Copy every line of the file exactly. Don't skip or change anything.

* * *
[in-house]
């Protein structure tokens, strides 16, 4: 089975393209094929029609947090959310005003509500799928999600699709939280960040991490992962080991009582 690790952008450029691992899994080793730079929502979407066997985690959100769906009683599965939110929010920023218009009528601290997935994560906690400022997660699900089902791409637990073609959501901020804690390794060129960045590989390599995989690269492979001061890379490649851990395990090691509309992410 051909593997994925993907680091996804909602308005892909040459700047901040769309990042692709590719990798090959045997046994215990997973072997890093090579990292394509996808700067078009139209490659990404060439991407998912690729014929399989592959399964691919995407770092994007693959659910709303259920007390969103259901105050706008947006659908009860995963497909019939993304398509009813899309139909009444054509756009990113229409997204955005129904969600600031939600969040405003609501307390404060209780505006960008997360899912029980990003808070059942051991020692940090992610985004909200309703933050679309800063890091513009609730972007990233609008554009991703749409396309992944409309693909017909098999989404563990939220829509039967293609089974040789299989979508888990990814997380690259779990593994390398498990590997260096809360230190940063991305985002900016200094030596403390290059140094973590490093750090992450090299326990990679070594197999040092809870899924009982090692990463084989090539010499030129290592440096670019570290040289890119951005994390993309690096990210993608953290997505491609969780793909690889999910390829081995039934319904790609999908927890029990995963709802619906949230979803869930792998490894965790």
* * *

[in-house]
């Protein structure tokens, strides 16, 4: 089975393209094929029609947090959310005003509500799928999600699709939280960040991490992962080991009582 690790952008450029691992899994080793730079929502979407066997985690959100769906009683599965939110929010920023218009009528601290997935994560906690400022997660699900089902791409637990073609959501901020804690390794060129960045590989390599995989690269492979001061890379490649851990395990090691509309992410 051909593997994925993907680091996804909602308005892909040459700047901040769309990042692709590719990798090959045997046994215990997973072997890093090579990292394509996808700067078009139209490659990404060439991407998912690729014929399989592959399964691919995407770092994007693959659910709303259920007390969103259901105050706008947006659908009860995963497909019939993304398509009813899309139909009444054509756009990113229409997204955005129904969600600031939600969040405003609501307390404060209780505006960008997360899912029980990003808070059942051991020692940090992610985004909200309703933050679309800063890091513009609730972007990233609008554009991703749409396309992944409309693909017909098999989404563990939220829509039967293609089974040789299989979508888990990814997380690259779990593994390398498990590997260096809360230190940063991305985002900016200094030596403390290059140094973590490093750090992450090299326990990679070594197999040092809870899924009982090692990463084989090539010499030129290592440096670019570290040289890119951005994390993309690096990210993608953290997505491609969780793909690889999910390829081995039934319904790609999908927890029990995963709802619906949230979803869930792998490894965790």